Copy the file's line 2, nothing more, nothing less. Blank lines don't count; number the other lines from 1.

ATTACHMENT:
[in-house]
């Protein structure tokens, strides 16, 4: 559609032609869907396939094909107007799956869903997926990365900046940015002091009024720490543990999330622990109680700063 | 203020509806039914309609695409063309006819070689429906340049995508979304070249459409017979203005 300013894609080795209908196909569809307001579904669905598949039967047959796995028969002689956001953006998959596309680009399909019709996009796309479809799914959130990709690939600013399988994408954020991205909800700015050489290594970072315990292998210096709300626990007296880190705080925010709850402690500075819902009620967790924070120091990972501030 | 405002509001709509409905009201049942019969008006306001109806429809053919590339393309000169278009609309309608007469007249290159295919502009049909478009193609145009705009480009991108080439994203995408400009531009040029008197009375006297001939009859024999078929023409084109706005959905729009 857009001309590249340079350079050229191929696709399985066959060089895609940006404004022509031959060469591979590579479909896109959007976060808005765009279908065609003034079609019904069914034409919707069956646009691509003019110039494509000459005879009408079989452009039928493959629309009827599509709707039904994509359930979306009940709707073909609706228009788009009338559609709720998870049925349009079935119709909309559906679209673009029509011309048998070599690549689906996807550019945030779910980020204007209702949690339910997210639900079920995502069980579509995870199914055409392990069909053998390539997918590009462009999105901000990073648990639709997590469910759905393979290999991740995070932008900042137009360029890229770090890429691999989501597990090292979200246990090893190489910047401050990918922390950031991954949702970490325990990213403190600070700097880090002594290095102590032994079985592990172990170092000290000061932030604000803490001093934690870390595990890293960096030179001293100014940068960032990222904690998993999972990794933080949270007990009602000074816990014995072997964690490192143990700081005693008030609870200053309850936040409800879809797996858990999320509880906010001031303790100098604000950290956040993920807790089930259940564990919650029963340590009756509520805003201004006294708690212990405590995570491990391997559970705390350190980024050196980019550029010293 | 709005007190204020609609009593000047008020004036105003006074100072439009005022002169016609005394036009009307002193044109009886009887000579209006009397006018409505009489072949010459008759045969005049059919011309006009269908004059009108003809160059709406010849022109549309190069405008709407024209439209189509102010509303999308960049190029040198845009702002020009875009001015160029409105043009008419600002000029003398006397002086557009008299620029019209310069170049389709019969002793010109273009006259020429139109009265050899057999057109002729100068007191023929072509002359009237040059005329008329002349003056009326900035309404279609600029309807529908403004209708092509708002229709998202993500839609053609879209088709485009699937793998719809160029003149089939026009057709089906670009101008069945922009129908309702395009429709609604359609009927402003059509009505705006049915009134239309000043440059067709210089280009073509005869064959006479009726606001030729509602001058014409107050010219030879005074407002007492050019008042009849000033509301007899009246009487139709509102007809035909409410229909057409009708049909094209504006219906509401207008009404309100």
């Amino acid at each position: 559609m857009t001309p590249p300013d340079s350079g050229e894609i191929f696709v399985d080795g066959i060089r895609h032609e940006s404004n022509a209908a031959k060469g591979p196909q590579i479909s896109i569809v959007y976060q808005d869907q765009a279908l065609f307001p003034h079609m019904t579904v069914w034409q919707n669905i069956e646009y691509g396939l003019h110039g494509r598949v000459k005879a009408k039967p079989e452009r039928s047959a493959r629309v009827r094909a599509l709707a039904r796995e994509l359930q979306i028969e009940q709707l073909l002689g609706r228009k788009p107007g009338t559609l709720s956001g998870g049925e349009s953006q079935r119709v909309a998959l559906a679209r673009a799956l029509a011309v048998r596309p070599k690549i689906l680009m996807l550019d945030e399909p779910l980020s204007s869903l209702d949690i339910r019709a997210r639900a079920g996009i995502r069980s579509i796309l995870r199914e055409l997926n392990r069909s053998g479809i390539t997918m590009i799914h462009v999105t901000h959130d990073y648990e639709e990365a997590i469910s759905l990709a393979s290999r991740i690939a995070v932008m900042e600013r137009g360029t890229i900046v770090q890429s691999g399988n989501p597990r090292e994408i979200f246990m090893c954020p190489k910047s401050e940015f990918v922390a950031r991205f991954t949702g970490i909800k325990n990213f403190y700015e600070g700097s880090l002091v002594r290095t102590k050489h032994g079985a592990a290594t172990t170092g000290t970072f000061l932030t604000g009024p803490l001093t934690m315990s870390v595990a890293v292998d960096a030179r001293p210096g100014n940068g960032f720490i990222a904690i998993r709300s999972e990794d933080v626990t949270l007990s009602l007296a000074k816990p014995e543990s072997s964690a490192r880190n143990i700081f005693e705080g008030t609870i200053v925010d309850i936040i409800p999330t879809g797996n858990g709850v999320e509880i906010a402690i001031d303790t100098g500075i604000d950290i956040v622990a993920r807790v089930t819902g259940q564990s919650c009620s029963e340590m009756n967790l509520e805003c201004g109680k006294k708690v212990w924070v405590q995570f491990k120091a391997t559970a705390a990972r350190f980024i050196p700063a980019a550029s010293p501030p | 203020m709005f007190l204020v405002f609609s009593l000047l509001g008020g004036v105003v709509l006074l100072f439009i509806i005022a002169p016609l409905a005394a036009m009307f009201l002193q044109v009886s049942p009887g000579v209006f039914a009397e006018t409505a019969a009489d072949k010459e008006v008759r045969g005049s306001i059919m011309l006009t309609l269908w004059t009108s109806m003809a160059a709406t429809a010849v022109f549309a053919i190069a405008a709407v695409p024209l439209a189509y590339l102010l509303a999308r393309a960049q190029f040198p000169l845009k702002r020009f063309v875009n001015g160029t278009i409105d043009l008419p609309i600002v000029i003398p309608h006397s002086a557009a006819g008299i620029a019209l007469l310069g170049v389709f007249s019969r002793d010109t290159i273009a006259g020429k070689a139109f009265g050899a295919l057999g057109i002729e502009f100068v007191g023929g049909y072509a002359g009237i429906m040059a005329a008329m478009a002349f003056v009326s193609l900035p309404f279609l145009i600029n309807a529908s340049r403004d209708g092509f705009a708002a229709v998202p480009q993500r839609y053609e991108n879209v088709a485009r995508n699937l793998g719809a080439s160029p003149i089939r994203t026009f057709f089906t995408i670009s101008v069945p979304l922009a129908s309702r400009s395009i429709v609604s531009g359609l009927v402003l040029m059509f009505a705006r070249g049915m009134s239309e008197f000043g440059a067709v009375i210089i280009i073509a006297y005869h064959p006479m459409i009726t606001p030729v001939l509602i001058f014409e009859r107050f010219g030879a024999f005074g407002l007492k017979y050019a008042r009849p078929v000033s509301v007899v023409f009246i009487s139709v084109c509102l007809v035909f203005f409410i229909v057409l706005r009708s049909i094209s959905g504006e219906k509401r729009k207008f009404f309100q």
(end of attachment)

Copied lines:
């Protein structure tokens, strides 16, 4: 559609032609869907396939094909107007799956869903997926990365900046940015002091009024720490543990999330622990109680700063 | 203020509806039914309609695409063309006819070689429906340049995508979304070249459409017979203005 300013894609080795209908196909569809307001579904669905598949039967047959796995028969002689956001953006998959596309680009399909019709996009796309479809799914959130990709690939600013399988994408954020991205909800700015050489290594970072315990292998210096709300626990007296880190705080925010709850402690500075819902009620967790924070120091990972501030 | 405002509001709509409905009201049942019969008006306001109806429809053919590339393309000169278009609309309608007469007249290159295919502009049909478009193609145009705009480009991108080439994203995408400009531009040029008197009375006297001939009859024999078929023409084109706005959905729009 857009001309590249340079350079050229191929696709399985066959060089895609940006404004022509031959060469591979590579479909896109959007976060808005765009279908065609003034079609019904069914034409919707069956646009691509003019110039494509000459005879009408079989452009039928493959629309009827599509709707039904994509359930979306009940709707073909609706228009788009009338559609709720998870049925349009079935119709909309559906679209673009029509011309048998070599690549689906996807550019945030779910980020204007209702949690339910997210639900079920995502069980579509995870199914055409392990069909053998390539997918590009462009999105901000990073648990639709997590469910759905393979290999991740995070932008900042137009360029890229770090890429691999989501597990090292979200246990090893190489910047401050990918922390950031991954949702970490325990990213403190600070700097880090002594290095102590032994079985592990172990170092000290000061932030604000803490001093934690870390595990890293960096030179001293100014940068960032990222904690998993999972990794933080949270007990009602000074816990014995072997964690490192143990700081005693008030609870200053309850936040409800879809797996858990999320509880906010001031303790100098604000950290956040993920807790089930259940564990919650029963340590009756509520805003201004006294708690212990405590995570491990391997559970705390350190980024050196980019550029010293 | 709005007190204020609609009593000047008020004036105003006074100072439009005022002169016609005394036009009307002193044109009886009887000579209006009397006018409505009489072949010459008759045969005049059919011309006009269908004059009108003809160059709406010849022109549309190069405008709407024209439209189509102010509303999308960049190029040198845009702002020009875009001015160029409105043009008419600002000029003398006397002086557009008299620029019209310069170049389709019969002793010109273009006259020429139109009265050899057999057109002729100068007191023929072509002359009237040059005329008329002349003056009326900035309404279609600029309807529908403004209708092509708002229709998202993500839609053609879209088709485009699937793998719809160029003149089939026009057709089906670009101008069945922009129908309702395009429709609604359609009927402003059509009505705006049915009134239309000043440059067709210089280009073509005869064959006479009726606001030729509602001058014409107050010219030879005074407002007492050019008042009849000033509301007899009246009487139709509102007809035909409410229909057409009708049909094209504006219906509401207008009404309100």